One of the first things to learn about when you're ready to take the next step and get serious about improving your bbq results, is how various spice flavors interact with one another. Some meats taste better with more salt than others--pork for example. Some meats taste better with a little more heat in the rub than others--brisket or even chicken other examples. However, in the final analysis, what's good to you might not be good to someone else. If cooking for others, it's best to stick to middle-of-the-road flavors rather than veering too far in any one direction.
There are plenty of commercial bbq rubs on the market. It's fun to experiment with them and try out different flavors and styles of rubs. Some are hot, some are sweet, some are salty and some have a near perfect blend of heat, sweat and salt; but, the best way to learn what tastes good to you is by learning to make your own bbq rub.
Making your own rub will teach you more about flavors and "blends" of flavors than buying someone else's idea of what they think tastes good. You may end up going back to the commercial rub eventually, but by experimenting with your own rub too, you'll learn what to look for in a commercial rub.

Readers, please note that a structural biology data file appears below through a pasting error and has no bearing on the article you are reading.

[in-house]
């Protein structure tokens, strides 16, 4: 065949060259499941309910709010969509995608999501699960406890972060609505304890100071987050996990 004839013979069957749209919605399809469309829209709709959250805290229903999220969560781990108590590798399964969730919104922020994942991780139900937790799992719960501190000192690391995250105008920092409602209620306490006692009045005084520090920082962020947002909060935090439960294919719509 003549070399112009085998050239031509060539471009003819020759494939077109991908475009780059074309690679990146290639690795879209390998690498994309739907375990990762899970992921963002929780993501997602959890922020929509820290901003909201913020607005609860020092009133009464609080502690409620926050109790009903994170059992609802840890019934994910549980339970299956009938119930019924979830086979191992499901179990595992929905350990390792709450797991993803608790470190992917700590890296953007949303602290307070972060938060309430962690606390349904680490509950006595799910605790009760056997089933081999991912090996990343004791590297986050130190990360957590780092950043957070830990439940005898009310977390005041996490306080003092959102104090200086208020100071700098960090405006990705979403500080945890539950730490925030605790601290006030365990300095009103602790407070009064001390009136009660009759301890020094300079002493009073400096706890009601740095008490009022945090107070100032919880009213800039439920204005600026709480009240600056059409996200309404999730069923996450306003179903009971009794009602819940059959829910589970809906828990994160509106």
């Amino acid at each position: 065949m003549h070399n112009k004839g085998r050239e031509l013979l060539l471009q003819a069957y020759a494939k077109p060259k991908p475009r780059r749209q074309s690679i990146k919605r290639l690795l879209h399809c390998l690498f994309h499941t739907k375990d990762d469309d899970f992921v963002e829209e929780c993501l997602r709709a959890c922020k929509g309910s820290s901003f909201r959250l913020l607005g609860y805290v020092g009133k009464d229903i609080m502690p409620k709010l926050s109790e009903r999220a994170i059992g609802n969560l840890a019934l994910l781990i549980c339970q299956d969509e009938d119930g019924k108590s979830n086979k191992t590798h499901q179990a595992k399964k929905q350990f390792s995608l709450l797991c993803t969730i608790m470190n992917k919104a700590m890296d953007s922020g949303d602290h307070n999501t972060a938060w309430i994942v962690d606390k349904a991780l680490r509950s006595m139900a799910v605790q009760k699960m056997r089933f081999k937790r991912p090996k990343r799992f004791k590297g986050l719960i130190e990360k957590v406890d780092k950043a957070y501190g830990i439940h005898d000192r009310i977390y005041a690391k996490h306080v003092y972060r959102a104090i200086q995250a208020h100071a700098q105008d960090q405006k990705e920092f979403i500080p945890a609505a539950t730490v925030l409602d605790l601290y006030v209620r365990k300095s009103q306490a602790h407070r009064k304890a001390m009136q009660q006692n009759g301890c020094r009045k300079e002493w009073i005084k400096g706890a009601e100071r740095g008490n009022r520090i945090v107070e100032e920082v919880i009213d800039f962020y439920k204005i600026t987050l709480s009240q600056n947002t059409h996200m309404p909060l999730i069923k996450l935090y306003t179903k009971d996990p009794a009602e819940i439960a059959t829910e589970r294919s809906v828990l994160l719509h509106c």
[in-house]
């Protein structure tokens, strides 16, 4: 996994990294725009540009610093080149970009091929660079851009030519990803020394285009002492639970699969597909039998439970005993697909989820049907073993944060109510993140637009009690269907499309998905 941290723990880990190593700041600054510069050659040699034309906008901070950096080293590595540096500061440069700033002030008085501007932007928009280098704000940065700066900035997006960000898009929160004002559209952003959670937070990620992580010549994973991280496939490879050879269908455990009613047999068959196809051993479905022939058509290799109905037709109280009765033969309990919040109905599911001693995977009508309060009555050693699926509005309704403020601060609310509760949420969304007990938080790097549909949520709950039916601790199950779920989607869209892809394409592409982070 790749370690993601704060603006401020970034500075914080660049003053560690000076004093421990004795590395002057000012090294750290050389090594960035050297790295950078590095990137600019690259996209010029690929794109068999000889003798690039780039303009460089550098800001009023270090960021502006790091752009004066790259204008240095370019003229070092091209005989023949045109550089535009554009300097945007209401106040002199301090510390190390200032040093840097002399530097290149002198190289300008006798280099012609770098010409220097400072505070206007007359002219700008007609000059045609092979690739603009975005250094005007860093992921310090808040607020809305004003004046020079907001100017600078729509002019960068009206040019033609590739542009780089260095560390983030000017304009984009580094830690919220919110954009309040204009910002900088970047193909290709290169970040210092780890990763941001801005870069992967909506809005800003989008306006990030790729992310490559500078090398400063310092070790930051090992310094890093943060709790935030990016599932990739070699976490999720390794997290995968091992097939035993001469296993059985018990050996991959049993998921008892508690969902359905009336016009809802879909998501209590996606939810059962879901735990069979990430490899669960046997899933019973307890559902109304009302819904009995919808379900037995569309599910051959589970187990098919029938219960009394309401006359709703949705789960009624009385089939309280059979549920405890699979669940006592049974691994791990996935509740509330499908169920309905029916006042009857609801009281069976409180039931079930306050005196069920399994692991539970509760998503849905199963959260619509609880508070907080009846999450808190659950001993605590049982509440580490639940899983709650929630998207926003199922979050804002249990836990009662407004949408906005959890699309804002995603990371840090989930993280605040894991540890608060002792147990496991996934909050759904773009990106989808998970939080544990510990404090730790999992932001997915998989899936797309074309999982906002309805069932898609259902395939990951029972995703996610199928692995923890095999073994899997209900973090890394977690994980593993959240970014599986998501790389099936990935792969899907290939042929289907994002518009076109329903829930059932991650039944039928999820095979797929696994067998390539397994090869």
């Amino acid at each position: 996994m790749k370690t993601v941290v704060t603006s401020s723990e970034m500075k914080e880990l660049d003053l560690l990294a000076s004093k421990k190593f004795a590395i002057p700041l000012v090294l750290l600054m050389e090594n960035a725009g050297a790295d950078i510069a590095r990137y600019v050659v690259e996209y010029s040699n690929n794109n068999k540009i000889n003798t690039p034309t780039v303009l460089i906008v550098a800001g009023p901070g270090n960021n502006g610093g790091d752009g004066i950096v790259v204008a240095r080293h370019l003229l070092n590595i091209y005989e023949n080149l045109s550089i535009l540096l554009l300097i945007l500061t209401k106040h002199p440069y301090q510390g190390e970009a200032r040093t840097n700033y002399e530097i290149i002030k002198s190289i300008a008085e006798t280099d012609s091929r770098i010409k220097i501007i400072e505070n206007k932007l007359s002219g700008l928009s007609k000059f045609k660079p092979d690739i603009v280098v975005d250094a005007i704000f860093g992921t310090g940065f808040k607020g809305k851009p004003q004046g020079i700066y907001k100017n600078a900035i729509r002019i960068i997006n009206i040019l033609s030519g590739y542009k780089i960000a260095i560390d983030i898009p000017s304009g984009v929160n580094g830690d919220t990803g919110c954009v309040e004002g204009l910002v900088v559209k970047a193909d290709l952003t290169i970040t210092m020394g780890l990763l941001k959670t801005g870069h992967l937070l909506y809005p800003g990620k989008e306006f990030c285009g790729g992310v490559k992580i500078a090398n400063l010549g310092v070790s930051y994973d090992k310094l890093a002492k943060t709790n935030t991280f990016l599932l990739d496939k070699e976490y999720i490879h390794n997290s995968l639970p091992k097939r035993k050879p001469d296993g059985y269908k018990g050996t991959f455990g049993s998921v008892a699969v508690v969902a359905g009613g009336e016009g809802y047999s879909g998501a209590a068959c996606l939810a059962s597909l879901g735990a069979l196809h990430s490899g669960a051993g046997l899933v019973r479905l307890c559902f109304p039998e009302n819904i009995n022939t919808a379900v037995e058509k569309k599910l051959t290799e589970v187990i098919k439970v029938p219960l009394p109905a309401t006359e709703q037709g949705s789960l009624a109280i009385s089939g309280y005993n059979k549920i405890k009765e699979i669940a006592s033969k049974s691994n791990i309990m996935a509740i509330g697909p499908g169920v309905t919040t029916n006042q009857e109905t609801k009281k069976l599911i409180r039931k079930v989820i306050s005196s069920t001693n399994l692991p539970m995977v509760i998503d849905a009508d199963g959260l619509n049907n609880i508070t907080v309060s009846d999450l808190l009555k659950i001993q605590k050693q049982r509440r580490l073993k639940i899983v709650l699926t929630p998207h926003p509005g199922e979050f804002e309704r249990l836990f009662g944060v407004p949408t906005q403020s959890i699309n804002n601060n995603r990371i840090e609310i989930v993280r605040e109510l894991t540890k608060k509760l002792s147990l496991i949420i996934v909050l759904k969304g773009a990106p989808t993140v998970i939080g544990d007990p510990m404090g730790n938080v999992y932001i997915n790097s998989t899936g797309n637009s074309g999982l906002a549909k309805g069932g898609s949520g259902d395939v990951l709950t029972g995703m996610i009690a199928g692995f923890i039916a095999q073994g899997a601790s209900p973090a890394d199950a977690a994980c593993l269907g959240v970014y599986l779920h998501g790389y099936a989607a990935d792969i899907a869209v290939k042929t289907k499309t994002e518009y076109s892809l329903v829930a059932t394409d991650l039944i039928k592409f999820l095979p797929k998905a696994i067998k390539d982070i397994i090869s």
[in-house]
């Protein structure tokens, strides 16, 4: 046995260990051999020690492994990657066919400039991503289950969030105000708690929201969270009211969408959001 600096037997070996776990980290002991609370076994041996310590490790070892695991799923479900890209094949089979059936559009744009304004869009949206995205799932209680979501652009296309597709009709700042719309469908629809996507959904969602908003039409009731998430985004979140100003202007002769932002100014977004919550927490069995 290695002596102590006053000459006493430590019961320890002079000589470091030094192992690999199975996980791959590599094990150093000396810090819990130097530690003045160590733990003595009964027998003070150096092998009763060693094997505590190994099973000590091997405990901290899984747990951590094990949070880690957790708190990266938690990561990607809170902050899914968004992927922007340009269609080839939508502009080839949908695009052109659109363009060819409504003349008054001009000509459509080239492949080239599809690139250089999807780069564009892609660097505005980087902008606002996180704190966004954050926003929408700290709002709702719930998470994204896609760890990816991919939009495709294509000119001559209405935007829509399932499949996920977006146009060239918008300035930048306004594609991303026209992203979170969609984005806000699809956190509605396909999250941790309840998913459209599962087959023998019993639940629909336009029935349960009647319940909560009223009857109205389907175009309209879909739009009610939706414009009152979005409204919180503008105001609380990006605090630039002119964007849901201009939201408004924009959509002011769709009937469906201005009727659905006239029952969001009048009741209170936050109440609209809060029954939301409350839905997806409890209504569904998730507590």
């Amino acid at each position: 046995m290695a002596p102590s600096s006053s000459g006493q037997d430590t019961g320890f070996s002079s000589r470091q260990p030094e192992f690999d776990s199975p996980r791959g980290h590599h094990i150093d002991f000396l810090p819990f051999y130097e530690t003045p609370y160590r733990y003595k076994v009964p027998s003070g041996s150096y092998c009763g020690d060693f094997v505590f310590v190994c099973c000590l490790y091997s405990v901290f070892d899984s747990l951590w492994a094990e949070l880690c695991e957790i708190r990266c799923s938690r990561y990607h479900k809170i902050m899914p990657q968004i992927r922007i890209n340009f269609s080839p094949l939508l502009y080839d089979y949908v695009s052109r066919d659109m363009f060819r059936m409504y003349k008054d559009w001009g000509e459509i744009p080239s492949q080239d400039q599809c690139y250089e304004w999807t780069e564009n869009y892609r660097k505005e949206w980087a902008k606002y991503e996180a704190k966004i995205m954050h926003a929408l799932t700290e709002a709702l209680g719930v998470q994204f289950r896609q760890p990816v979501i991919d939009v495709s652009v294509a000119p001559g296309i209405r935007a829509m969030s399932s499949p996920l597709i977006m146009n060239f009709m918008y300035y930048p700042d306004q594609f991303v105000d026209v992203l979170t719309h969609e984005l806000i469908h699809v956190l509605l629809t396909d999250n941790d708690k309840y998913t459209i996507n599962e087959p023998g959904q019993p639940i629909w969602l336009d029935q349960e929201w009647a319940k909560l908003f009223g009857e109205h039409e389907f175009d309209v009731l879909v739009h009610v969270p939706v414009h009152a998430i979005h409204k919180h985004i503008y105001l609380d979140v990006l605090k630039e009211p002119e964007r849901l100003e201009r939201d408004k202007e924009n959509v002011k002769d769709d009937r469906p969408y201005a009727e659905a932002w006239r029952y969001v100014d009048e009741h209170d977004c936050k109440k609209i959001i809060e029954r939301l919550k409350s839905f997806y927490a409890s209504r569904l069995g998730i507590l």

Let's begin be defining a bbq rub....
BBQ Rub = Mixture of spices that are combined are sprinkled or "rubbed" onto the meat before cooking. This could be a mixture as simple as equal parts of salt and pepper, or it could be something as complicated as a mixture of 10 -12 difference spices with subtle differences.
Here's a good basic rub that you can use to get started. After using it a few times you may find that you'd prefer a little more pepper, a little more sugar, or something else added, but this will give you a good base to start out.
Basic BBQ Rub Recipe
3 tablespoons of sea salt
3 tablespoons of granulated sugar
3 tablespoons of mild paprika
1 teaspoon of granulated garlic
1 teaspoon of granulated onion
1 teaspoon of black pepper
1 teaspoon of white pepper
Basic BBQ Rub # 2
1/2 cup paprika
1/4 cup ground black pepper
1/3 cup salt
1/3 cup sugar
2 tablespoons chili powder
2 tablespoons garlic powder
2 tablespoons onion powder
1 teaspoon cayenne
Some other optional items you may to experiment with by adding to or subtracting from this recipe from time to time include: nutmeg, oregano, cummin, cayenne pepper, chipotle powder.
I've found that cummin goes well with pork and oregano goes well with beef.
Apply this rub to the meat you're preparing to bbq and let it marinade in the refrigerator for 8 hours or more (overnight works well) prior to cooking. This will allow the rub to penetrate the meat better than if you apply it directly before placing in the smoker.
In my opinion, it's better if the rub is a little on the hot side when you mix it up because after cooking, rubs tend to lose a little of their heat, especially if you use foil during the cooking process.